We’ve heard about natural methods of birth control, but how do they actually work and are they effective at preventing pregnancy?
Fertility awareness-based methods (FABMs) are a natural alternative to contraception that give women the tools they need to make informed family planning decisions in a way that works with their biology instead of against it. Rather than turning off our fertility with a pill or an implant, FABMs help women to prevent pregnancy naturally by understanding when they are fertile and infertile throughout each menstrual cycle.
FABMs help women to prevent pregnancy naturally by understanding when they are fertile and infertile throughout each menstrual cycle.
While a lot of women like the idea of using a FABM, switching to a natural method can feel risky and difficult to navigate. It's certainly more work than taking a pill each morning, but with proper instruction and application, FABMs have been proven to be an effective, empowering tool for women wishing to postpone pregnancy.
How Do Fertility Awareness-Based Methods Work?
While different FABMs may emphasize different fertility signs and have slightly different rules, all methods work in generally the same way—by helping women recognize when they are fertile and able to become pregnant each cycle. Women can then use this knowledge to avoid intercourse during their fertile days and thus avoid pregnancy.
I use and teach a FABM called the sympto-thermal method. I like this method because it allows a woman to track multiple fertility signs at once, primarily her cervical mucus symptoms ("sympto") and basal body temperature (“thermal”).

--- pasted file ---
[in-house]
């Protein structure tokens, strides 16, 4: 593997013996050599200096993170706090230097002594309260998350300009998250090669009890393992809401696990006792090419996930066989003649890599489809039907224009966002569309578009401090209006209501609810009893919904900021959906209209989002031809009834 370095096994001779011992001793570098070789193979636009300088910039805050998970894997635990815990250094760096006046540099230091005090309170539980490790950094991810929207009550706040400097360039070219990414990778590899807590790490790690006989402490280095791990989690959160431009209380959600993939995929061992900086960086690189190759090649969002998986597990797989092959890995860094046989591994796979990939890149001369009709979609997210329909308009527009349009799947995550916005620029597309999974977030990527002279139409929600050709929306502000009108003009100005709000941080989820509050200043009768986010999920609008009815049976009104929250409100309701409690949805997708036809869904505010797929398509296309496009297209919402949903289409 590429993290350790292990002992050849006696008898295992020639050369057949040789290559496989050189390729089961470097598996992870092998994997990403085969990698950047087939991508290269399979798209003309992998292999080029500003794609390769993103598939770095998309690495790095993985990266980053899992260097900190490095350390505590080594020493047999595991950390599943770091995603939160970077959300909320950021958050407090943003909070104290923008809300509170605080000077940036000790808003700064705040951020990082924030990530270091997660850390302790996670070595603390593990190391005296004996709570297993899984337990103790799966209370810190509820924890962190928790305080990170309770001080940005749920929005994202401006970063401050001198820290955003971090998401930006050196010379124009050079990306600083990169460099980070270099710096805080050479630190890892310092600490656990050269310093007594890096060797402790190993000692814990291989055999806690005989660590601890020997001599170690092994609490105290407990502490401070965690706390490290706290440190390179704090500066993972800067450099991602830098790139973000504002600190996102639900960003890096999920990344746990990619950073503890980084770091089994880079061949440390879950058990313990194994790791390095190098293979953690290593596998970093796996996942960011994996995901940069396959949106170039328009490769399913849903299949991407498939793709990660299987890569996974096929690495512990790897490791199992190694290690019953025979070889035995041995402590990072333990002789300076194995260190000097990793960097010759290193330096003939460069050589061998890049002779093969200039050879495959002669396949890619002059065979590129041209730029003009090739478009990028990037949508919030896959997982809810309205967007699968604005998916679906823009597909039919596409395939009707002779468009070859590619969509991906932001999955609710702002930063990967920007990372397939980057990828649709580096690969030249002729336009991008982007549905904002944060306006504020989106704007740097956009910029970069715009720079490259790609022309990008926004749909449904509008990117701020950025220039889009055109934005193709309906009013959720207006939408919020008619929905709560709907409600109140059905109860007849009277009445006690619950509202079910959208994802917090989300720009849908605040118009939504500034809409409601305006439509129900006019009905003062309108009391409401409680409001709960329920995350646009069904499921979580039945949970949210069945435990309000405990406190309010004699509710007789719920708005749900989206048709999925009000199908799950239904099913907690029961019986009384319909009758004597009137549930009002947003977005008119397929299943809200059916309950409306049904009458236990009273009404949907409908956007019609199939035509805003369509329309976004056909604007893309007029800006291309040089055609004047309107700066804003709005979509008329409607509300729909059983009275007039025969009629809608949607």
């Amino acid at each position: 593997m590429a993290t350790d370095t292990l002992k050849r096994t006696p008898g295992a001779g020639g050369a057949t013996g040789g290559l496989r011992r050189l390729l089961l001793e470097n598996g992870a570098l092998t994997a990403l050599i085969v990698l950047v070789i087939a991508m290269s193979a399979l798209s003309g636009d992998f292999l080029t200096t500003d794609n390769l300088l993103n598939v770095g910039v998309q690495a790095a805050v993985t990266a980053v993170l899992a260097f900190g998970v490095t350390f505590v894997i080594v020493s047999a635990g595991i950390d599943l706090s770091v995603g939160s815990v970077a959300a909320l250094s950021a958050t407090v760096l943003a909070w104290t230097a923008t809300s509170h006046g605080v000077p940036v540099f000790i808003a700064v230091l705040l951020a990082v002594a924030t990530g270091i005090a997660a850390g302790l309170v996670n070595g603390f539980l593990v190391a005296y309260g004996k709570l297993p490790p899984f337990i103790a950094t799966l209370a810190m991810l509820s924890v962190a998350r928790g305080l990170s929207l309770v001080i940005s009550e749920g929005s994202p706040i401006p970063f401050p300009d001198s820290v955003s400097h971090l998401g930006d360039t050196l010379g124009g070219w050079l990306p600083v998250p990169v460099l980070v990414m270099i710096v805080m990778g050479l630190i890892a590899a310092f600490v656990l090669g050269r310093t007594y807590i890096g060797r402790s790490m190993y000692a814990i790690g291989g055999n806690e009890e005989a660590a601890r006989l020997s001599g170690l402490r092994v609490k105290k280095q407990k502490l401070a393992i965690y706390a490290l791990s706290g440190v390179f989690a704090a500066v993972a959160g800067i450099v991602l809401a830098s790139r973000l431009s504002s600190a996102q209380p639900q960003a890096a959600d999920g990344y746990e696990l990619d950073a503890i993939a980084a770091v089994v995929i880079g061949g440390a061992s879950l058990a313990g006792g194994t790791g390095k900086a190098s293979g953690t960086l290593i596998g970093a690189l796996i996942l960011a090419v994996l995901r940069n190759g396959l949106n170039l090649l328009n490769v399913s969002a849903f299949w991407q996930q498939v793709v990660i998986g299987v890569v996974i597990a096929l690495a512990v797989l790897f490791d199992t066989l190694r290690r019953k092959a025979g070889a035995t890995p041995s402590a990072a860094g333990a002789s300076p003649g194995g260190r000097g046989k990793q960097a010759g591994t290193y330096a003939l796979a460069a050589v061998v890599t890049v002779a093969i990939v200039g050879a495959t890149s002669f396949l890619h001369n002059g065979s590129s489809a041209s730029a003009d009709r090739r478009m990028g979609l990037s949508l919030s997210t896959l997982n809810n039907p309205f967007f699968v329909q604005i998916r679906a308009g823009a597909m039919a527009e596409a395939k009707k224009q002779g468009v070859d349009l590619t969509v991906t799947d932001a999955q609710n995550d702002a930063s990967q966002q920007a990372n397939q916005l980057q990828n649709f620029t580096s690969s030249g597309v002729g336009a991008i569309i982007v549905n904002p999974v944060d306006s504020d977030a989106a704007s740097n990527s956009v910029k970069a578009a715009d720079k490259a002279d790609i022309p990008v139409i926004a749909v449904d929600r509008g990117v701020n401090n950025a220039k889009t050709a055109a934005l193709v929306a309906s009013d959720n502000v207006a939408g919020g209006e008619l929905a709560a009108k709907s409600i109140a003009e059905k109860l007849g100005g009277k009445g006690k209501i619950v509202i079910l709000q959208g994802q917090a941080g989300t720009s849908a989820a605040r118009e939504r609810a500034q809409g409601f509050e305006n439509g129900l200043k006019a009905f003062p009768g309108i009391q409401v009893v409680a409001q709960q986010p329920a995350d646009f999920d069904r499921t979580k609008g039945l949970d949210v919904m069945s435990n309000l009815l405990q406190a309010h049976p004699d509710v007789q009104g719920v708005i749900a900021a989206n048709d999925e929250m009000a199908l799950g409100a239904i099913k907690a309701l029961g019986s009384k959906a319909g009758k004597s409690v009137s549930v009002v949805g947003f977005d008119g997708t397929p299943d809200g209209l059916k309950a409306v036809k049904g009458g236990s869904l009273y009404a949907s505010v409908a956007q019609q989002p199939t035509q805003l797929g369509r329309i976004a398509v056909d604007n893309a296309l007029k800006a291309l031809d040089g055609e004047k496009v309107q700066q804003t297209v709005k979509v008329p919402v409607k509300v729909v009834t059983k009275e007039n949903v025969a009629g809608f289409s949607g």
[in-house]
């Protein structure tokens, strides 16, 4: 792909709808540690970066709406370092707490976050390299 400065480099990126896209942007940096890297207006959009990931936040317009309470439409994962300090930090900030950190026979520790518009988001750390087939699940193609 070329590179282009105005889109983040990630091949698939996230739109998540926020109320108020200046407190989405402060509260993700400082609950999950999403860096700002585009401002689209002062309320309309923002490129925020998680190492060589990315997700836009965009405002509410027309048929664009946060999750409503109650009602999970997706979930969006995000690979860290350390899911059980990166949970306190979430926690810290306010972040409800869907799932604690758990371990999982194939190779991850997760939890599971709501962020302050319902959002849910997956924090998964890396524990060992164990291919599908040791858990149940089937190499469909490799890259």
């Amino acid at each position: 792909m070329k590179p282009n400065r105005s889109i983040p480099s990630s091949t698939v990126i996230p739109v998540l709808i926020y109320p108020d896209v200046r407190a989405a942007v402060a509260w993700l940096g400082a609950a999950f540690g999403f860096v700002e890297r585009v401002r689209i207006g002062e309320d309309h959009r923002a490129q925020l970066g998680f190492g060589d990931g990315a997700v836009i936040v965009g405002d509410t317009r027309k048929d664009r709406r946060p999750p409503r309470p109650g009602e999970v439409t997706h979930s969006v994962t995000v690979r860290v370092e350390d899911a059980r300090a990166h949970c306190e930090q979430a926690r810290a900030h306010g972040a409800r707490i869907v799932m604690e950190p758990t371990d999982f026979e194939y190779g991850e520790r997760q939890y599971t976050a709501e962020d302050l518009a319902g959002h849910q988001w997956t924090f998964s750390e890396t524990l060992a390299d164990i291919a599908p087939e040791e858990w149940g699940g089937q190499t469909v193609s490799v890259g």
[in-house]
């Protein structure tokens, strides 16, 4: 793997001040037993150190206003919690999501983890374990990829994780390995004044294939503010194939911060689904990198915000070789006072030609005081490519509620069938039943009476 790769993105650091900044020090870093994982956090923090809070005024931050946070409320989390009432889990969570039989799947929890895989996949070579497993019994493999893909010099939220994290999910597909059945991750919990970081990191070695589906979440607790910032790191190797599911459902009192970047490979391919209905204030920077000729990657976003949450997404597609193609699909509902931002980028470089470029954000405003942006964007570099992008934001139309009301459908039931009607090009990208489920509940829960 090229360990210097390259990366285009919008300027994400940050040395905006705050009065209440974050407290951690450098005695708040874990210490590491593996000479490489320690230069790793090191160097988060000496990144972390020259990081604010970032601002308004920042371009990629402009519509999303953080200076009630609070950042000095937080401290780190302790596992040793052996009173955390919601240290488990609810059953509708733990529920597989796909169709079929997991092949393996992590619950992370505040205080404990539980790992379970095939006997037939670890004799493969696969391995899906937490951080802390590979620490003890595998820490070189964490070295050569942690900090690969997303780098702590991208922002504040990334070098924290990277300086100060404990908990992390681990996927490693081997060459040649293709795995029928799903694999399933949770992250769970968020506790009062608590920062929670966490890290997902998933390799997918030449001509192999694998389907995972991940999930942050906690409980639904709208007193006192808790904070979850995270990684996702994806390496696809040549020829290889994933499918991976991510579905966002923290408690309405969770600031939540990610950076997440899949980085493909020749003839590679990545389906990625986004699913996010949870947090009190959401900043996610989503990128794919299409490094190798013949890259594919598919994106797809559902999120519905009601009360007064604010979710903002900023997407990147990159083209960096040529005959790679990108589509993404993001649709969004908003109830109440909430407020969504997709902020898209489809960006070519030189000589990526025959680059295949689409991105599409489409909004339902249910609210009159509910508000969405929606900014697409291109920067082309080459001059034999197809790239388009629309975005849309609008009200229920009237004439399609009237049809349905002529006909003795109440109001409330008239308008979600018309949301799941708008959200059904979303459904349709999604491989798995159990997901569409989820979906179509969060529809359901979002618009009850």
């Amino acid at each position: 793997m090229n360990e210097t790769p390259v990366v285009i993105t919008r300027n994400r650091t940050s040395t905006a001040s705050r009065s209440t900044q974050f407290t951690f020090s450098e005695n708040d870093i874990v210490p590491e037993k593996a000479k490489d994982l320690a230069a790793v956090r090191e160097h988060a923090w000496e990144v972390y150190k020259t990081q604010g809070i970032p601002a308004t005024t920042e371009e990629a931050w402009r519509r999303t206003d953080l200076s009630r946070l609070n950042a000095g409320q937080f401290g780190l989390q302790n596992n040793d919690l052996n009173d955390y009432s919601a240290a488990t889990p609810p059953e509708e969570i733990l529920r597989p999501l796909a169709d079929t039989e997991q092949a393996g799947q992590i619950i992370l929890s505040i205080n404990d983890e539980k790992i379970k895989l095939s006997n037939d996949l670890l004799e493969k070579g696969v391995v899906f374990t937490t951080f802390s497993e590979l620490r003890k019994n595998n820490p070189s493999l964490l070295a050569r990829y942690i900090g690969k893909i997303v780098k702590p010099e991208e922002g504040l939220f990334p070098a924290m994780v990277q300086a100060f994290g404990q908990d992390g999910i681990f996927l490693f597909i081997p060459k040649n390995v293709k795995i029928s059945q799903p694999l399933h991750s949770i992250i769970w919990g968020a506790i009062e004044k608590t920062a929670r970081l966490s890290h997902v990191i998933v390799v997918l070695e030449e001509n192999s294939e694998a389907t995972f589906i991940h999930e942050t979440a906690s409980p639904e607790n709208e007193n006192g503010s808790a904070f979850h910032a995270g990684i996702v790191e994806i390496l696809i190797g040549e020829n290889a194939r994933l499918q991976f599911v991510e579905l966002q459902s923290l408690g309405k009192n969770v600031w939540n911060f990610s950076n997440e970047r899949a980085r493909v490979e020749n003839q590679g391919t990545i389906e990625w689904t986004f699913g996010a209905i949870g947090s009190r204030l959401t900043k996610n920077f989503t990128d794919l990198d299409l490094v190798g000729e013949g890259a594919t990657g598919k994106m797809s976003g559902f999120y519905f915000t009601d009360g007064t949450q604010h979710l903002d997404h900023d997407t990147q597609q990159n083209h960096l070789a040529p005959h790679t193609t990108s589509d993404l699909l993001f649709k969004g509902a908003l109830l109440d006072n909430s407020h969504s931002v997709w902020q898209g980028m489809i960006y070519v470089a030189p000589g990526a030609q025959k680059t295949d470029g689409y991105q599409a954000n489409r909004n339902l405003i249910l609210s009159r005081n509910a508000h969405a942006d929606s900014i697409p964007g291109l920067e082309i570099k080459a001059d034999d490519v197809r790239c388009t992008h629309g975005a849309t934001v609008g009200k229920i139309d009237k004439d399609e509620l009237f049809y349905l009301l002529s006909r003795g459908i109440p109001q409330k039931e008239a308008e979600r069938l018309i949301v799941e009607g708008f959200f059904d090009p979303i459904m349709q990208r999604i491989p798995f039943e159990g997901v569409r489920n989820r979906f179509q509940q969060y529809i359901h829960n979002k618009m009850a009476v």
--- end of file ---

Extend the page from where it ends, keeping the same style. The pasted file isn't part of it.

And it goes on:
The changes a woman observes in her cervical mucus pattern and in her temperature over the course of each menstrual cycle reflect the hormonal changes taking place within her body. These observations are recorded on a fertility chart, creating a blueprint of her fertility, where she can visually see when she is fertile and infertile each cycle.
These observations are recorded on a fertility chart, creating a blueprint of her fertility, where she can visually see when she is fertile and infertile each cycle.
One of the first things a woman will learn to do when using a FABM is to chart her cervical mucus. It’s a vital part of our fertility, yet few women are ever taught what it is (and women using the pill may not have any). Simply put, cervical mucus is what keeps sperm alive and helps them reach the woman’s egg. You can’t get pregnant without it.
Generally, a woman will transition from seeing no cervical mucus at the beginning of her cycle, to seeing a sticky fluid when using the bathroom, before eventually observing egg-white type mucus close to the time of ovulation. This progression takes place because a woman’s estrogen level rises as her body gears up to ovulate, making cervical mucus a key sign of fertility. To use cervical mucus to track fertility, a woman should check for mucus on her toilet paper every time she uses the bathroom, both before and after she voids, and then record her most fertile observation at the end of each day.
Cervical mucus is what keeps sperm alive and helps them reach the woman’s egg. You can’t get pregnant without it.
A FABM instructor can help a woman decipher her own cervical mucus pattern and then recommend personalized guidelines to follow in order to avoid pregnancy. Generally speaking, all cervical mucus is an indication that a woman has entered her fertile window, and that pregnancy would be possible if she were to have intercourse during that time. There is a bit of a learning curve to charting your cervical mucus, but after a couple of cycles, it becomes second nature.
Basal Body Temperature